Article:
New Trends in eCommerce and the Web (some hot, some just not)
Published May 23, 2012 Share
In a session at the recent Shopatron onTarget 2012 client conference, Shopatron CEO Ed Stevens, Forrester Research VP Sucharita Mulpuru and Josh Reddin, VP at digital agency BKWLD, got together on stage at the Cliffs Resort in Shell Beach, Calif. for a friendly chat about some of the hottest topics in eCommerce. The opinions shared by a few of the brightest minds in eCommerce and the web were just too valuable to limit to conference attendees, so I wanted to share their insights here, with you…(Aren’t you lucky.)
Below is a quick review of the discussions. Feel free to use this as a cheat sheet for what’s really worth looking at in eCommerce in 2012.
Pinterest: Hot or Not?
According to Josh, Pinterest is definitely hot. “Tastemakers are jumping on top of it and it’s exciting to be a part of that,” he said of the social media site that allows you to share, or pin pictures to its wall. “It’s a powerful branding piece, especially if you have the assets to back it up.”
But for the rest of the panel, Pinterest doesn’t look like the next Facebook.
“Pinterest makes me yawn,” Sucharita said to sea of laughter from the onTarget attendees. In her opinion, Pinterest is not yet hot. As she says, this is a product that has been done before without any real form of great financial success. In fact, Sucharita even had a couple of nice alternatives she recommended: “Try ‘Fancy’ and ‘Houzz,’ the Pinterest app is not the greatest,” she said.
So it was up to Ed to break this Hot or Not tie. And he did… “It’s hot for my daughter, but not for me.”
In the end, the ruling was mixed. While Pinterest’s exact place in the market is yet to be determined, it is still a site that draws a ton of traffic (gaining over 13 million users in just 10 months). This large number of possible customers can potentially be tapped similarly to Facebook, where you can communicate and share information with Pinterest users based on their profiles, but just don’t expect to be converting them into sales just yet.
Facebook Commerce: Hot or Not?
Facebook commerce, or fCommerce, is a big topic these days, big in so much as it has not lived up to lofty expectations. And for the most part the panelists agreed with this sentiment.
Josh was the first to go on the offensive, saying that it will be hot one day and that it has the potential to be really hot, but as Sucharita said in her keynote, fCommerce is certainly not hot at the moment.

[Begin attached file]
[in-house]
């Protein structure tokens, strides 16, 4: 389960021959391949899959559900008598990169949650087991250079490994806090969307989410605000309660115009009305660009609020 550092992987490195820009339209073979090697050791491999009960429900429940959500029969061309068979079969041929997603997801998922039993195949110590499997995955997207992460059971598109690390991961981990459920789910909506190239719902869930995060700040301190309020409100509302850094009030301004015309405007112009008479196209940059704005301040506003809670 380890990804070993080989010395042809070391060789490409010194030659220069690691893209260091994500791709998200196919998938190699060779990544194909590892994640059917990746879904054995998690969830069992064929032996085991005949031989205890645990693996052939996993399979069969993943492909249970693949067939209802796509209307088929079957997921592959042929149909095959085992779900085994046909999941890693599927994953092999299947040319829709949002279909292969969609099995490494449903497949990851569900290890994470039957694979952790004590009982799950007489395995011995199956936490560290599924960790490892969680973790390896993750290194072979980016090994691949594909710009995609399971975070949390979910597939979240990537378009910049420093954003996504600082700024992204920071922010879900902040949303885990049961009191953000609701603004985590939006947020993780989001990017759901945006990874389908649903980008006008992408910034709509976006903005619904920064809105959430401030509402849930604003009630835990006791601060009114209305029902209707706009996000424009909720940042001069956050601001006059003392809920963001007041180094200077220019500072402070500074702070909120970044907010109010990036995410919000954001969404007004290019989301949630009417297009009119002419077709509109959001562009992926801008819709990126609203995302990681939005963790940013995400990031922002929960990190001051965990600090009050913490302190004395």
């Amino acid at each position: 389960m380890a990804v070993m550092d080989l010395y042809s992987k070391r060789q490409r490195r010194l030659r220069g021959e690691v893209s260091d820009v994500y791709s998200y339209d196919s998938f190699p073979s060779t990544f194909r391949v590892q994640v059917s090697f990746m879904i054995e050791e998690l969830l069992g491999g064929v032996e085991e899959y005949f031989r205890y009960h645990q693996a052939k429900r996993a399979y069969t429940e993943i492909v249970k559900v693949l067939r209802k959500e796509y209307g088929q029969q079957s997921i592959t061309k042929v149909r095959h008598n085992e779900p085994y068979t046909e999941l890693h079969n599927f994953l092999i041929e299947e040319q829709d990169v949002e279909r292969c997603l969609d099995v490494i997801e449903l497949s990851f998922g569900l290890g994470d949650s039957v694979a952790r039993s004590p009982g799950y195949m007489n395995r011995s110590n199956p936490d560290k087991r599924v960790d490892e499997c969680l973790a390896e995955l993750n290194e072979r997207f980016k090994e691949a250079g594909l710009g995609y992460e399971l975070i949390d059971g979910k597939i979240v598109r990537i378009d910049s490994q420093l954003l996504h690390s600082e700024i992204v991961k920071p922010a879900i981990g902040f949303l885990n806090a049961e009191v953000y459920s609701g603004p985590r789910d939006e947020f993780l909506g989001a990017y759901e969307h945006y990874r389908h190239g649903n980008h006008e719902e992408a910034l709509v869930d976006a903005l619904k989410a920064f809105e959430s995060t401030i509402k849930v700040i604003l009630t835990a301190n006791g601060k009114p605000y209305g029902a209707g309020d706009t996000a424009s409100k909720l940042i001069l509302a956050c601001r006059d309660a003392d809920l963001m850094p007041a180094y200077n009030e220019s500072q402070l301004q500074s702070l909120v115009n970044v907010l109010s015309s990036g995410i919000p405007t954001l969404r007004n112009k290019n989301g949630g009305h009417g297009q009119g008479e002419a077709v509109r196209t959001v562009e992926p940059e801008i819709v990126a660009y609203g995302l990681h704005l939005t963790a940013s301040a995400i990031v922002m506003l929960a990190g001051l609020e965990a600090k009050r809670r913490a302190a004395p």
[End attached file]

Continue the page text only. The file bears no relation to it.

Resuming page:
“Facebook stores just haven’t sold much,” added Ed.
The verdict here: Not hot.
Daily Deals/Flash Sales: Hot or Not?
Sites like the Gilt Groupe and Groupon have made daily deals famous, while flash sales have been all the rage for many commerce sites. But the success of these tactics to drive long-term sales remains unproven.
“I am just not sure if Groupon’s model is viable long-term,” Ed said, planting himself on the not hot side of the argument, which the other two panelists eventually joined. “The economics of the offers just don’t work on a long-term basis for most of their target audience.”
“Groupon deals are vouchers and Gilt is flash sales,” said Sucharita, “and both of them have the difficult task of procuring great merchandise every day.” She continued by describing how all retailers and brands have the ability to offer similar deals.
While activities like these can often boost traffic to your website, it can also lower the inferred value of your product and make consumers “wait it out” to buy again until you offer a similar bargain. As a general consensus from our panel, this makes discounts like these not hot for your business.
QR Codes: Hot or Not?
You see them all over the place these days. You know, the black and white squares that can get you to a site or an app with the snap of a picture on your smartphone. But their effectiveness, not their pervasiveness, was the topic of debate.
“It’s a hard debate,” says Sucharita, who points to Asian markets like Japan where 80% of consumers use QR and bar codes regularly. “I’m going to say hot, but keep watching.”
Josh on the other hand took the converse opinion on QR (quick response) codes, claiming that it’s just content saved to a URL.
Ed gave this debate some gravity by saying that kids like his 13-year-old son think QR codes are cool. “The younger generation sees clearer what it’s all about,” Ed said. “Expectations on mobile devices are so fast, the experience has to be blistering fast.” And for that reason, QR codes are warming up in the hot or not discussion.
Sales Tax on Online Sales: Hot or Not?
To wrap up this hour-long discussion, the panel wanted to talk briefly about the impact of sales tax, particularly with what Amazon is facing with upcoming legislation on this issue.
For a company like Amazon, which makes slim profits on each sale, any increase in price – say, for example, if a sales tax is enforced – could have a huge impact on sales.
“With the sales tax impact on prices, there will be a linear effect depending on the size of the ticket,” said Ed. “If it’s a $10 ticket it will be a small issue, at $100 it’s a factor and then at $1,000 it's a huge factor.” This means that if “total” prices are rising because of tax, as Ed says, at least some purchases will shift back to the local stores.
Sucharita took a more mild approach to this topic, saying that Amazon doesn’t really care if they lose a few more bucks on an item when they’re already operating at a loss on some purchases. “Their model is to win at all costs and then to figure out how to pay the bills – and they’re doing it,” she said. “I don’t see the Amazon juggernaut going away.”